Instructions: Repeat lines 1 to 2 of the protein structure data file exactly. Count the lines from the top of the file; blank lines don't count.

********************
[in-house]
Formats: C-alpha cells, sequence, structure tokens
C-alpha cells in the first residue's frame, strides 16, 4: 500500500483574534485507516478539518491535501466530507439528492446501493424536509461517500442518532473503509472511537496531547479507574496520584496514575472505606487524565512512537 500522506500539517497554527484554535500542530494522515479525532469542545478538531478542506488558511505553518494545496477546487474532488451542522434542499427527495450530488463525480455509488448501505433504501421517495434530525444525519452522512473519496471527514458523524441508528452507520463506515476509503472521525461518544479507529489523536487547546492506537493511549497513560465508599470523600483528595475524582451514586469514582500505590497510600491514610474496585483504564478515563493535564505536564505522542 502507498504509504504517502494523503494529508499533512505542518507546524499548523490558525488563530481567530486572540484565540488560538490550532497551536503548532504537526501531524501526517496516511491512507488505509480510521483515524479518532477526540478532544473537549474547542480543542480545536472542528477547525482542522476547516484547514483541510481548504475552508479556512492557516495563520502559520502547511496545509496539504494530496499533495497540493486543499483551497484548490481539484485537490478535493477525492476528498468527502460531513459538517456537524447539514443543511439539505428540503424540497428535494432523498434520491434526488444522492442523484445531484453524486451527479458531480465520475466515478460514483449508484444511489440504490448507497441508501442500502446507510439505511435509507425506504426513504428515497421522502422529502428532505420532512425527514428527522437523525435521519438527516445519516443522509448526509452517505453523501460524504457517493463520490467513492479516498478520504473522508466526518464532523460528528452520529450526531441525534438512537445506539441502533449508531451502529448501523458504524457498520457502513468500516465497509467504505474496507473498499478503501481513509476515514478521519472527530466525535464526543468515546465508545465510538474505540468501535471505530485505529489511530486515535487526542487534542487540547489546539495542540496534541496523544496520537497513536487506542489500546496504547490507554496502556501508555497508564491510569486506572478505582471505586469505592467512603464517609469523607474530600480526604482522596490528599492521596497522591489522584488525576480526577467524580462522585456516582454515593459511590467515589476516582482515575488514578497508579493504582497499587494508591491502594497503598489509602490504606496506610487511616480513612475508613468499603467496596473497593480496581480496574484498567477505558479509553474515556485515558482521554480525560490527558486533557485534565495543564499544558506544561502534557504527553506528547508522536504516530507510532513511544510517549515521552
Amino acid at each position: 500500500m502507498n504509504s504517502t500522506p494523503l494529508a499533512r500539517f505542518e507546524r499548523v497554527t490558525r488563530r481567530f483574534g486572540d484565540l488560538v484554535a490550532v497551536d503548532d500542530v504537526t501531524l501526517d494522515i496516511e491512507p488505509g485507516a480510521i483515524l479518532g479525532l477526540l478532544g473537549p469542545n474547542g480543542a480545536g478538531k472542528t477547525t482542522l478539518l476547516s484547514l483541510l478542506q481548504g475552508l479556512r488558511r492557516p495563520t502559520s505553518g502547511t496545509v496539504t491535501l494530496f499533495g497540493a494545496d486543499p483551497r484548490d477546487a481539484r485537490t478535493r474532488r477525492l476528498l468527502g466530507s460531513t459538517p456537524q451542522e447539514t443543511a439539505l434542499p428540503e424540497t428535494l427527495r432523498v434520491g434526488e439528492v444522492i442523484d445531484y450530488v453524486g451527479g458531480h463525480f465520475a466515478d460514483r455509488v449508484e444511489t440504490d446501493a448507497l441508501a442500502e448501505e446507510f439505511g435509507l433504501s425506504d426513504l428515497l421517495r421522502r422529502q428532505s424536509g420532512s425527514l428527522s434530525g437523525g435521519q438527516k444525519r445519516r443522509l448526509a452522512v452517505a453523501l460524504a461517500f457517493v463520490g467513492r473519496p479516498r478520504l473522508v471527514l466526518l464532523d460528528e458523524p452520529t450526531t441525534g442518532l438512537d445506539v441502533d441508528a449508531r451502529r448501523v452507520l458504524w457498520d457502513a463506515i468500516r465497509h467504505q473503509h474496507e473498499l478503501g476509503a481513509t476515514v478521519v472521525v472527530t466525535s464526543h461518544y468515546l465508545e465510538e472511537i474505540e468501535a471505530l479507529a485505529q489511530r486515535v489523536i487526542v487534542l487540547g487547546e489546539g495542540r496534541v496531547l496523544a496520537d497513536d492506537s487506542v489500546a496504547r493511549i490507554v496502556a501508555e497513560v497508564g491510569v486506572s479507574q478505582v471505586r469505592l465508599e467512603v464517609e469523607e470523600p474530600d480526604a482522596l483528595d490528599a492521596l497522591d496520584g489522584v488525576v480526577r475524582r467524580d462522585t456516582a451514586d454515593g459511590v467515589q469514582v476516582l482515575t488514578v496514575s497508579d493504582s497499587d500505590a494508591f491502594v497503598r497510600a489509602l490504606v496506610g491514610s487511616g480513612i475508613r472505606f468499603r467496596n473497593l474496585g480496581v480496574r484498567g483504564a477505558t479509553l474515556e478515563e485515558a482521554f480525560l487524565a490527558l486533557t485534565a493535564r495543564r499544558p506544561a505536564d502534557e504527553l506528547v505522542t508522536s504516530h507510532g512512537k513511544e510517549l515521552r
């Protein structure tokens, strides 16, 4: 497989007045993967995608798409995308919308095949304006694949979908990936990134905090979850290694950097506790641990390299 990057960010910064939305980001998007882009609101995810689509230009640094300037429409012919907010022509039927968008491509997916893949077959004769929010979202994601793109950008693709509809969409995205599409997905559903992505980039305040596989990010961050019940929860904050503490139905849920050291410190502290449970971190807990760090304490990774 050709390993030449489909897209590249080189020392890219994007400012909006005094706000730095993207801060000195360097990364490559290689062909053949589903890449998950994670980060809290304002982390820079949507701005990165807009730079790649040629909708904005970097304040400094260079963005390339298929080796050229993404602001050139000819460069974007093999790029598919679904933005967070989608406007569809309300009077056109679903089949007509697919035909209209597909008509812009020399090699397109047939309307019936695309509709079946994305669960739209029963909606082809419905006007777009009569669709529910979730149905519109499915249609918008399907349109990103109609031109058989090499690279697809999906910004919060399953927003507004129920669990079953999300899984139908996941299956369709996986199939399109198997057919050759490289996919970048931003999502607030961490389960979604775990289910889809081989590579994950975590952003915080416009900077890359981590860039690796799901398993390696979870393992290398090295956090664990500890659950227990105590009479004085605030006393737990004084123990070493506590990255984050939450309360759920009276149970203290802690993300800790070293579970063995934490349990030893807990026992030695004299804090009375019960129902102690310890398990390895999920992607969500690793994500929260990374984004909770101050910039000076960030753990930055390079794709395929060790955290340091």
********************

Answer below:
[in-house]
Formats: C-alpha cells, sequence, structure tokens